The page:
Posts Tagged ‘
Wednesday, March 28th, 2012
Learning to Drive With A.D.H.D.
Learning to drive is hard and scary for many teenagers, but the challenges are significantly greater for adolescents who have attention problems.
SAT and ACT to Tighten Rules After Cheating Scandal
Stung by cases of cheating among Long Island high school students, the college entrance exams will now require students to upload photos when they register.
Moms Say It’s Too Hard to Breast-Feed for the Recommended Six Months
A Scottish study finds that moms think the advice to breast-feed for six months is unrealistic. They call for scaling back expectations, but advocates say that’s the wrong approach.
Grandparents Pitch in with Cash to Help Raise Grandkids
Everyone expects grandparents to splurge on gifts for their grandkids, but a new study finds that in many cases the older generation is also spending money to help their progeny with basic needs.
‘Mad Men’ Star Sings Praises of Eating Placenta
January Jones swears by a hearty serving of placenta to help fight exhaustion, and other advocates say it helps battle post partum depression. But studies have yet to prove the maternal benefits.
Alicia Silverstone Chews Food for Her 11-Month-Old Child, Bear Blu
The actress and animal rights activist posted a video herself feeding her son breakfast on her popular health food website TheKindLife.com over the weekend. The video shows the actress taking a spoonful of food, chewing it, and then passing it open-mouth to her little one.
Categories: GoodyBlog, News | Tags: ADHD, alicia silverstone, Breast Feeding, breastfeeding, cheating, grandparents, January Jones, placenta, placenta pills, SAT, teen driving
Friday, September 30th, 2011
After Arrest, a Wider Inquiry on SAT Cheating
When Samuel Eshaghoff, a 19-year-old sophomore at Emory University, was arrested on Tuesday for allegedly accepting money to take the SAT for six Long Island high school students, testing officials said it was an isolated event. But school officials and prosecutors disagree, and a continuing investigation is focusing on other schools and students.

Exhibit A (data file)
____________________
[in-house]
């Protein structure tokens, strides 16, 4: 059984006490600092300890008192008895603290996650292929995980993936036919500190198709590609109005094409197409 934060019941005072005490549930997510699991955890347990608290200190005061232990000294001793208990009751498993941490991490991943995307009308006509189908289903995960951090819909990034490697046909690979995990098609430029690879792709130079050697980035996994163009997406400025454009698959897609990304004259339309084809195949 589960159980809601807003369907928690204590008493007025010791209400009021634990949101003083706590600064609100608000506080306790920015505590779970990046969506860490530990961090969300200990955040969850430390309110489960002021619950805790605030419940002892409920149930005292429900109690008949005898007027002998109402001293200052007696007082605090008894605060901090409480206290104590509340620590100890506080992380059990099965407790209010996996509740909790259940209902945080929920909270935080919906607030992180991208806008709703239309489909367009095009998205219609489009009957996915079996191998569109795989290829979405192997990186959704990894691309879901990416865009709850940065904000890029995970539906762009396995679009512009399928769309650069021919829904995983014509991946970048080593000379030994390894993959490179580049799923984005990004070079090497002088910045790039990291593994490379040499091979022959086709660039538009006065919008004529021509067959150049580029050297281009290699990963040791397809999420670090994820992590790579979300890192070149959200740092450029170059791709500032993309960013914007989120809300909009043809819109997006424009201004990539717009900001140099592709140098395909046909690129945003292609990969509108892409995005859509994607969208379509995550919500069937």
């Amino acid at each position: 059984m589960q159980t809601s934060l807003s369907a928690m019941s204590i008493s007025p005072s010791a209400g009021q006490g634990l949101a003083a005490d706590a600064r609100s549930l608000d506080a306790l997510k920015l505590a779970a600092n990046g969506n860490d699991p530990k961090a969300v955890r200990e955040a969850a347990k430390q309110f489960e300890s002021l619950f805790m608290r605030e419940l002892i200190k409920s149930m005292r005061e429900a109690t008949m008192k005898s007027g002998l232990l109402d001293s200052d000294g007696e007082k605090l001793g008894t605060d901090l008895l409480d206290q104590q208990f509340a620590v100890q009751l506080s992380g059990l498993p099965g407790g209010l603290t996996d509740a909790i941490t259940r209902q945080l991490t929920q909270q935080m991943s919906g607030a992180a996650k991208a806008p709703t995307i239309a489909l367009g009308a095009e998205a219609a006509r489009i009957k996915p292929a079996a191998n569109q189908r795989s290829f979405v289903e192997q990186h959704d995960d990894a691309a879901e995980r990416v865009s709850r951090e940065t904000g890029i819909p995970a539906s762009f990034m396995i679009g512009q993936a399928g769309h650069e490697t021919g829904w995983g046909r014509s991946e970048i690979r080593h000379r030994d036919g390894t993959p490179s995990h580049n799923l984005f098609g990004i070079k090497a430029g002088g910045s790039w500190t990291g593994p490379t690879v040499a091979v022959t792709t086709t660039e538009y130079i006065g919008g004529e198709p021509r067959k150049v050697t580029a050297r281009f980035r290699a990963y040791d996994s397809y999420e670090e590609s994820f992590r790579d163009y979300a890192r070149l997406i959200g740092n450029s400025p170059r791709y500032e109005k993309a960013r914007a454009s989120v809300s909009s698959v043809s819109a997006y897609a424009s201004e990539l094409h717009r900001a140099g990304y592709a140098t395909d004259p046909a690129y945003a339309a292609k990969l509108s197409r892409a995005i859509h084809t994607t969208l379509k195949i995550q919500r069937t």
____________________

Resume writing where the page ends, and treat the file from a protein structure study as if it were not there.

Does Fatherhood Make You Healthy?
A new study says being a dad decreases your risk of cardiovascular disease. Anneli Rufus on whether having a baby can lengthen your life—if the 3 a.m. feedings don’t kill you first.
10 Years of Hope, Trying to Save Abandoned Newborns
When Bloomington police officers pulled a newborn baby from a toilet early Sunday, it was the first time in more than a year that an unwanted Illinois infant had been left in a potentially dangerous place.
Fish Oil Pills Don’t Improve Kids’ Braininess
Despite some evidence that taking fish oil pills during pregnancy can help children’s brain development, a new study suggests that the supplements make no difference in measures of intellect when the kids are six years old.
Faith-healing Couple Found Guilty in Baby’s Death
In front of a packed courtroom Thursday afternoon, a jury found a faith-healing couple guilty of second-degree manslaughter in the death of their newborn, who died hours after his birth in 2009.
Colds and Stomach Bugs Not Tied to Cerebral Palsy
Despite concerns that a mother’s infections during pregnancy may raise her baby’s risk of cerebral palsy, common colds and stomach flu were not tied to the birth defect in a new study.
Thursday, September 15th, 2011
Global Child Deaths Plunge by 12,000 a Day
The annual number of children who die before they reach age five is shrinking, falling to 7.6 million global deaths in 2010 from more than 12 million in 1990, according to UNICEF and the World Health Organization.
Parents Still Struggle With Proper Child-Seat Use, Study Finds
With National Child Passenger Safety Week approaching, the nonprofit organization Safe Kids USA released on Thursday new research relating to the use of child safety seats.
Average Scores Slip on SAT
Average scores on the SAT fell across the nation this year, with the reading score for the high school class of 2011 falling three points to 497, the lowest on record, according to a report Wednesday by the College Board, which administers the exams.
My Family’s Experiment in Extreme Schooling
What happens when you take three American kids and throw them in a classroom 5,000 miles from home where they can’t speak the language?
Formula Doesn’t Keep Kids from Gaining Weight: Study
Kids who were fed on formula for the first few months of life gained just as much weight up to age ten as those who were exclusively breastfed, according to new research from Germany.
Teen Driving Restrictions Show Mixed Results
Programs that keep young drivers from taking the wheel at night, or with a car full of teens, may reduce the risk of fatal crashes in some drivers — but increase that risk in others.